Our last post traversed the helpful thoughts of C. S. Lewis on Christian marriage. That post ended with the realization that you can make love a habit. That you can design your daily habits and routines to enrich your marriage and love your spouse well.
Littered throughout James Clear’s Atomic Habits you’ll find helpful insight into how new habits form. The greatest revelation it delivers is the outstanding news that you can take hold of the wheel. You can steer your life, and marriage, in a new and better direction.
If you’re like me, you can believe that making big changes in your life requires you to take big steps forward. In short, you look for big actions that lead to big results. You also ignore small things because they won’t move the needle far enough.
Small incremental improvements are easy to dismiss. They appear too small to mess with. The interesting thing is that they pay off over the long term. Small improvements compound to create a massive tidal wave of change. You get a little bit better each day and transform into a better version of yourself. You look up after a measure of time, only to realize the growth that has taken place along the way.
This simple yet powerful idea changes the entire trajectory of your marriage. You don’t have to do big massive things to grow your marriage. In fact, there is power in the cumulative effect of repeated small actions.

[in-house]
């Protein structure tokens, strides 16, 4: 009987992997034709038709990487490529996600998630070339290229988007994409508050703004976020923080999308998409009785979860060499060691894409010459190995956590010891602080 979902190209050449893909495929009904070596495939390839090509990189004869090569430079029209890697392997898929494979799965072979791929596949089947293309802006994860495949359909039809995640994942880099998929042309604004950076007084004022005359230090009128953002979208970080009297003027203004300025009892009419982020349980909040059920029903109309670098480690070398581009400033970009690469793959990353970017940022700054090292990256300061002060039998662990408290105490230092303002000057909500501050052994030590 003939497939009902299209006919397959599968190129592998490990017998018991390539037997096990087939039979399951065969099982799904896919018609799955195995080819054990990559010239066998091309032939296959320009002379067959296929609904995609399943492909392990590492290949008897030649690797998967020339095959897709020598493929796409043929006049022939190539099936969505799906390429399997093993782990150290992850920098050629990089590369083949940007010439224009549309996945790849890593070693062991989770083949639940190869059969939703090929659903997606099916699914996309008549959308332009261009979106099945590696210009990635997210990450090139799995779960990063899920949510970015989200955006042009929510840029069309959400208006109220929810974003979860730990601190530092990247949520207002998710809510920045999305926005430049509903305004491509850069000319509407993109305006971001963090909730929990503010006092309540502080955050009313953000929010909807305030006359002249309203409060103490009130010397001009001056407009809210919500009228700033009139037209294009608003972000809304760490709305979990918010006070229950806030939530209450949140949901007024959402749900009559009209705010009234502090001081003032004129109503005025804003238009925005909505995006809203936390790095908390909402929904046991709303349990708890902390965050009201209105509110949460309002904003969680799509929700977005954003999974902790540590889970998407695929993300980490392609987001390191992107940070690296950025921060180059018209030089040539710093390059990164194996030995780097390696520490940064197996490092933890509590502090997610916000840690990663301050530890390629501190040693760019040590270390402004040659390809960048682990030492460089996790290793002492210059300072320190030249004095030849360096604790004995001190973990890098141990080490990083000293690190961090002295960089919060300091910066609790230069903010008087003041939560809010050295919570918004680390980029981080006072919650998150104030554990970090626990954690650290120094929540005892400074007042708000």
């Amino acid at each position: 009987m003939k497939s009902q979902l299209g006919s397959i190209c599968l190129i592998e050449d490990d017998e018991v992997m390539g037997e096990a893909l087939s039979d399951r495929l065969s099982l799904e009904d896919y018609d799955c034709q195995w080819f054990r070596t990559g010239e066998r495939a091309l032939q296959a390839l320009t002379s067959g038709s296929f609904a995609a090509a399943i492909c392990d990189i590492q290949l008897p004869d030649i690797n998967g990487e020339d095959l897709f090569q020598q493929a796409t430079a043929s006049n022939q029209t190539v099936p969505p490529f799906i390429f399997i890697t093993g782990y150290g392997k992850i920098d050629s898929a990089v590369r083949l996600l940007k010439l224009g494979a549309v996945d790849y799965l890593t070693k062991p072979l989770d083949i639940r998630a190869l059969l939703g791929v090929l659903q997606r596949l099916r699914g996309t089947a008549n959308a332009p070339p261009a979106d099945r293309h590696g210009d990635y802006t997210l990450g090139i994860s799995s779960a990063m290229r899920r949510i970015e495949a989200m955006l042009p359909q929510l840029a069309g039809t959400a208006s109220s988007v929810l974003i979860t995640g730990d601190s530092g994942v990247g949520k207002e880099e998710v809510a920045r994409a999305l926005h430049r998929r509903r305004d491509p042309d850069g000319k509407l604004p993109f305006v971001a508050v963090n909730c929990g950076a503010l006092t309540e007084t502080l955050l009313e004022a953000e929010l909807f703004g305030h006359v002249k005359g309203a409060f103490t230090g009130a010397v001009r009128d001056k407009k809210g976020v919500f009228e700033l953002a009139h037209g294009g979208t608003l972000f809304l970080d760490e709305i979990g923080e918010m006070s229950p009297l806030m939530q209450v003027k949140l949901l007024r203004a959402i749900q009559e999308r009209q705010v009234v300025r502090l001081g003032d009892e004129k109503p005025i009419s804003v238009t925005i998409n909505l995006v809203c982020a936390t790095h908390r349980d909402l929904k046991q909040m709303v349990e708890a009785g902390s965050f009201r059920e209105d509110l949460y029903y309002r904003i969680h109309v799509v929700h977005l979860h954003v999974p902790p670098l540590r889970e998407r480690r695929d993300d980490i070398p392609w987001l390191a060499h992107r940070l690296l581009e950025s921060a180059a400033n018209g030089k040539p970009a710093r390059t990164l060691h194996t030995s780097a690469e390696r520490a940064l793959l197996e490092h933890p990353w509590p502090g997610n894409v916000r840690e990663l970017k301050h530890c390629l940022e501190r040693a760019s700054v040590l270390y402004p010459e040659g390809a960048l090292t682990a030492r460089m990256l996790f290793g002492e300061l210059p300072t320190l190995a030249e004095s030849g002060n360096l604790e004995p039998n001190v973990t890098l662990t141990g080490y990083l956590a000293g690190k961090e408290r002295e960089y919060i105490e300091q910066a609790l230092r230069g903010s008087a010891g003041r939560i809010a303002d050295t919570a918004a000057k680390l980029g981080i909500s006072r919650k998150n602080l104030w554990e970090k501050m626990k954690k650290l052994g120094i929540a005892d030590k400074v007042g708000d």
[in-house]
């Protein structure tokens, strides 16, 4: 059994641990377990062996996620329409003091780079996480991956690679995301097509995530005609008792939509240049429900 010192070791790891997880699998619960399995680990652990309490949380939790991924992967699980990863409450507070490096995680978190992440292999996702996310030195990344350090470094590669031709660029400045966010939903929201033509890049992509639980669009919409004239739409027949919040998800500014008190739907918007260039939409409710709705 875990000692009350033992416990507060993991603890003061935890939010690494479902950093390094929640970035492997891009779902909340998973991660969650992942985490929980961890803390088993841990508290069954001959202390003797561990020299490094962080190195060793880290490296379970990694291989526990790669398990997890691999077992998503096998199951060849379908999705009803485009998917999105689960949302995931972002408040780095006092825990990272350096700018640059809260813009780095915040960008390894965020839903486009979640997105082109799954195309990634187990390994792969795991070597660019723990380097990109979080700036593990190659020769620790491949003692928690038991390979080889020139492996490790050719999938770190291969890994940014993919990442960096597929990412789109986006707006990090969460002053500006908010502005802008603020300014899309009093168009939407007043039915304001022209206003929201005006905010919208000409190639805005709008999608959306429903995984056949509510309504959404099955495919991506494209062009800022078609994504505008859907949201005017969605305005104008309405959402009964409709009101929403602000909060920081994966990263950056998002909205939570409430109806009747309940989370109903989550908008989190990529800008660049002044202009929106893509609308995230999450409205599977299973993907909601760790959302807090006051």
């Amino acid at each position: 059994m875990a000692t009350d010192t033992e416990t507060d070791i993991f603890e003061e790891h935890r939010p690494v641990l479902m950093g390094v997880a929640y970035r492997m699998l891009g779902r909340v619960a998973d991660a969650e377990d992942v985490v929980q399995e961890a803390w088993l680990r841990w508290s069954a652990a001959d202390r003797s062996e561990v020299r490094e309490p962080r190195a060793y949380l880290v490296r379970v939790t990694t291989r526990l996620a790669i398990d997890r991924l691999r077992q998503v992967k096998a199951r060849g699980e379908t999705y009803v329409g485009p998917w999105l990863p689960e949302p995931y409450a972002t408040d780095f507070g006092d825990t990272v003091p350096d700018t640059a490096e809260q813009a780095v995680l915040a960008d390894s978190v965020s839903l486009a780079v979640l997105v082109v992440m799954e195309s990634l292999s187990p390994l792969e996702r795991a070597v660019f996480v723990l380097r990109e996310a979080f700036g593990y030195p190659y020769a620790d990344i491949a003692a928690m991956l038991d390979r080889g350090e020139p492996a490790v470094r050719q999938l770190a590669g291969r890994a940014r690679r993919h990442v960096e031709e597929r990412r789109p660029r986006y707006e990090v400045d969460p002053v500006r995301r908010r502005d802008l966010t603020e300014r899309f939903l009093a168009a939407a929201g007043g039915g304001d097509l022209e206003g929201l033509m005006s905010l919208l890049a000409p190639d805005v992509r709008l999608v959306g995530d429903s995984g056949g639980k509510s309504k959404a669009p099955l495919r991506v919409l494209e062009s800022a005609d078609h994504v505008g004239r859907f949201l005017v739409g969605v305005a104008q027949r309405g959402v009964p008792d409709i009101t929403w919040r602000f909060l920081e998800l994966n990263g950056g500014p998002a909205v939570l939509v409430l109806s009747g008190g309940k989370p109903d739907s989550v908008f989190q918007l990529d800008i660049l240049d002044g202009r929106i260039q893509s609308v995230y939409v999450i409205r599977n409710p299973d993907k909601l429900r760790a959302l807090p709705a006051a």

You may find it hard to get going. You may have a million different ideas on how to love your wife well but remain unsure which is the best. In short, you get paralyzed by the plethora of options before you.
You’re not alone in getting caught up in the paralyzing power of too many options. It happens to each person walking the planet. In this regard, Voltaire is correct: the best is the enemy of the good.
Of course, you don’t want to choose a bad option. But, with many good options on the table, movement is a win. Taking a step forward gets you going and getting going sets you in motion to forming new habits.
You don’t need the perfect collection of habits to improve your marriage. All you need is to pick some good ones and do them. That’s how habits form. You do them over and over again until they happen without your even noticing.
Clear’s insight to, “make it easy” is helpful. It flips the weakness of your laziness to your advantage. Make loving actions as easy as possible. Make it easier than any alternative. Redesign your life so these actions are the easiest to do.
If you want a great marriage, habits are the path. Walk that path and happily ever after rests within your grasp.